The UK has three major manual therapy professions – osteopathy, chiropractic and physiotherapy. However, there is widespread confusion about the differences and similarities between the three professions. Which one should I choose if I have this or that problem? Are they the same?
Manual therapy has been used since ancient times to treat musculoskeletal problems like low back pain and other ailments. Most cultures have a history of some form of manual therapy in their health care development.
The Edwin Smith papyrus, from around 1700BC, describes the signs and symptoms of spinal injuries, how these might occur and suggested treatments. Rather unfortunately, when it gets to back pain it says: “Treatment. Thou shouldst place him prostrate on his back…” and stops there as the scribe then died. So we don’t know what treatment the ancient Egyptians had in mind!
In more modern times, “bone setting” practitioners developed in many cultures across Asia and Europe, and treated fractures and dislocations. They still exist in countries where they offer cheaper, more local and faster services than modern health systems.
The major differences between the professions are in the way they think about health, disease, injury and pain. In many cases there may be more variation between members of the same profession than between professions.
The founder of osteopathy, Andrew Taylor Still (1828-1917), was a bonesetter but also a physician, surgeon, inventor and legislator in his native USA. He held that osteopathy was not just a set of techniques, but a specific way of thinking about health.
A.T. Still “Osteopathy is not a system of movements…its application to the patient must be given by reason and not by rule. Osteopathic physicians must be able to give reason for the treatment they give, not so much to the patient, but to themselves.”
An underlying idea is that our human bodies are very good at healing themselves far more effectively than any medicine we have devised, so it’s important to understand the underlying cause of a problem.
A second idea from this is that everything is connected so that a jammed neck might be connected to a tight diaphragm, affecting the fluid flows and tensions in the digestive system which changes a person’s breathing and which in turn affects the neck. This kind of holistic thinking about the interaction between the body’s systems is typical of osteopathy.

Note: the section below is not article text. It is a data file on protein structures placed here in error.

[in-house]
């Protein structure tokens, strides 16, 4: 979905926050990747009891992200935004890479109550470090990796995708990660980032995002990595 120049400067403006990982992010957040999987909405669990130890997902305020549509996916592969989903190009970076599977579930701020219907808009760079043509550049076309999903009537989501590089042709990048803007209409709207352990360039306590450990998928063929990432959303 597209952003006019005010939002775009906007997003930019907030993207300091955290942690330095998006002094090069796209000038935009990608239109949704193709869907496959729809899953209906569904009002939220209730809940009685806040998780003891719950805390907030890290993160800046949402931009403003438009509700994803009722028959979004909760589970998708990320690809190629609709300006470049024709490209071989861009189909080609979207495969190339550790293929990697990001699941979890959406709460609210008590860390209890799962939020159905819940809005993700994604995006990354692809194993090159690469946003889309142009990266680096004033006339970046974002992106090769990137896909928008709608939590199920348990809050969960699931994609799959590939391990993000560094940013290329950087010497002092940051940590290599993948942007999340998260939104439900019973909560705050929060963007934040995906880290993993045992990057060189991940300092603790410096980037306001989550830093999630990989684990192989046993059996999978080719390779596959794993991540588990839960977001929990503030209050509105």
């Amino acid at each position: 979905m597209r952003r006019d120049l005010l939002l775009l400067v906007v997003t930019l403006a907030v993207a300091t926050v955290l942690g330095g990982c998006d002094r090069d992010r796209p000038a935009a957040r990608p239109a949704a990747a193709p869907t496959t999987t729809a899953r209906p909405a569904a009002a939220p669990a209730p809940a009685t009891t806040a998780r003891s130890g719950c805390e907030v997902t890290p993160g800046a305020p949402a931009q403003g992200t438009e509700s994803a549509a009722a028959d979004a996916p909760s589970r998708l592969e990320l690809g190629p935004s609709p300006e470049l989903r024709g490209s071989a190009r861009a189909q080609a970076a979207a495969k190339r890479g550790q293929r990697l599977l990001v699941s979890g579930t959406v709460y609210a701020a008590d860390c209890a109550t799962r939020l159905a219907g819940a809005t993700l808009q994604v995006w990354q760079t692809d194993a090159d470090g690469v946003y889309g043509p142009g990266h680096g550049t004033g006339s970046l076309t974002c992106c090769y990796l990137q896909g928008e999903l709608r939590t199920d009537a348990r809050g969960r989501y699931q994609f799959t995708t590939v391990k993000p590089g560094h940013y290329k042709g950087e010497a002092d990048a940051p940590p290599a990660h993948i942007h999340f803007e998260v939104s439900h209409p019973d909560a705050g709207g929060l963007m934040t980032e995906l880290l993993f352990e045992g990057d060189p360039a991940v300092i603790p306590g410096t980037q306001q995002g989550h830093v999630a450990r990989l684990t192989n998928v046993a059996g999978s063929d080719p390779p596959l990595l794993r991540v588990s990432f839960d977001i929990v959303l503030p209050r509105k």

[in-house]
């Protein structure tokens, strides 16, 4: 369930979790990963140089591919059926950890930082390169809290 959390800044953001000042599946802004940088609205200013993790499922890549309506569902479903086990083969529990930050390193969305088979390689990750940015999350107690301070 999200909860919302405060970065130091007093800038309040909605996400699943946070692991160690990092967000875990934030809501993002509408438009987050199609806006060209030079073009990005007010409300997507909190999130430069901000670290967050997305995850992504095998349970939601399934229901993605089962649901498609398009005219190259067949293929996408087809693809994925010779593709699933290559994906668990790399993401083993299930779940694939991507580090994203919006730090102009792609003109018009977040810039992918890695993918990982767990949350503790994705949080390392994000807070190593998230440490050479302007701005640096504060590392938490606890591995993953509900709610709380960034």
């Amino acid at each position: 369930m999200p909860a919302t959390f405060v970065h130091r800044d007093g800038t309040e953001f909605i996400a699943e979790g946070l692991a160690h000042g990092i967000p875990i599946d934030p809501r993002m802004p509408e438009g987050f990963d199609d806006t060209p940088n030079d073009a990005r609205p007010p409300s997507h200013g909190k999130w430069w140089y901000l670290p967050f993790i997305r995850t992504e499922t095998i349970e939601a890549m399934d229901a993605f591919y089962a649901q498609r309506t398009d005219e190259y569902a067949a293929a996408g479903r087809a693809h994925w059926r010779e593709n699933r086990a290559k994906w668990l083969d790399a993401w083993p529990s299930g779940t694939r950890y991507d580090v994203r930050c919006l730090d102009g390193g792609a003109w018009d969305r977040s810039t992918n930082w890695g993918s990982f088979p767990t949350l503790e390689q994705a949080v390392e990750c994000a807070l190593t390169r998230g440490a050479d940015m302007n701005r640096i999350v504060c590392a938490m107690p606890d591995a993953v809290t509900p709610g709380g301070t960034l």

Modern osteopaths may think about problems as being related to causes, the connections between the body’s systems and the constrictions imposed on normal body functioning by what has happened to the individual. Then they look at the complexity of the case as each person’s history is individual and complex.
Osteopathic techniques are from very gentle and subtle up to more forceful manipulations of joints and the spine. Treatments include cranial osteopathy, muscle-energy techniques and lymphatic drainage.
You can find an osteopath in your area by searching Local Osteo here.
D.D. Palmer founded chiropractic in the 1890s in the United States of America. It is a complementary or alternative medicine practice that concentrates on the manipulation of the musculoskeletal system.
Most chiropractors hold a mixture of viewpoints from D.D. Palmer’s principles to modern medical and osteopathic views of health and wellness.
One of the unique ideas in chiropractic is that of “vertebral subluxation”, the idea that the alignment of a joint or spinal segment has been altered and that this has consequences via the nervous system which can lead to disease and pain. This is a controversial idea that is not supported fully even within chiropractic circles. Subluxation may be inferred from symptoms or diagnosed by an x-ray examination, which some chiropractors perform routinely.
Chiropractors specialise in the conservative (non-drug, non-surgery) management of problems in the neuromusculoskeletal system, with particular focus on what’s going on in the spinal column and neurological system. Most chiropractors consider themselves back pain/neck pain/musculoskeletal specialists although some claim to be able to influence other conditions such as digestive problems or asthma.
Chiropractors refer to spinal manipulation as ‘spinal adjustment’ or ‘chiropractic adjustment’ and this is the most common treatment type. This type of manipulation is high-velocity and occurs over a small distance in the joint treated, often producing an audible “pop” as force is applied.
Chiropractors can also give exercise advice, postural correction, dietary recommendations, advice on activities of daily living and stress reduction training. Maintenance treatment is often recommended to keep the spinal and other joints aligned appropriately.
Risks of Chiropractic
The World Health Organization has stated that chiropractic is safe when employed appropriately and skilfully. Chiropractors are trained to recognise instances where manipulation should not be employed and a very large number of adjustments are performed daily without incident.
However, as with osteopathy and physiotherapy, manipulation particularly of the upper neck, has potential dangers beyond the normal short-term soreness or discomfort. As chiropractors tend to use forceful manipulations more commonly than the two other professions, your chiropractor will likely discuss the wisdom of upper neck manipulation with you.
Other treatments used by chiropractors include electrical modalities, exercise programmes, lifestyle advice, manual techniques to joints and soft tissues, complementary procedures and health promotion. In this way, they practise similar techniques to osteopaths.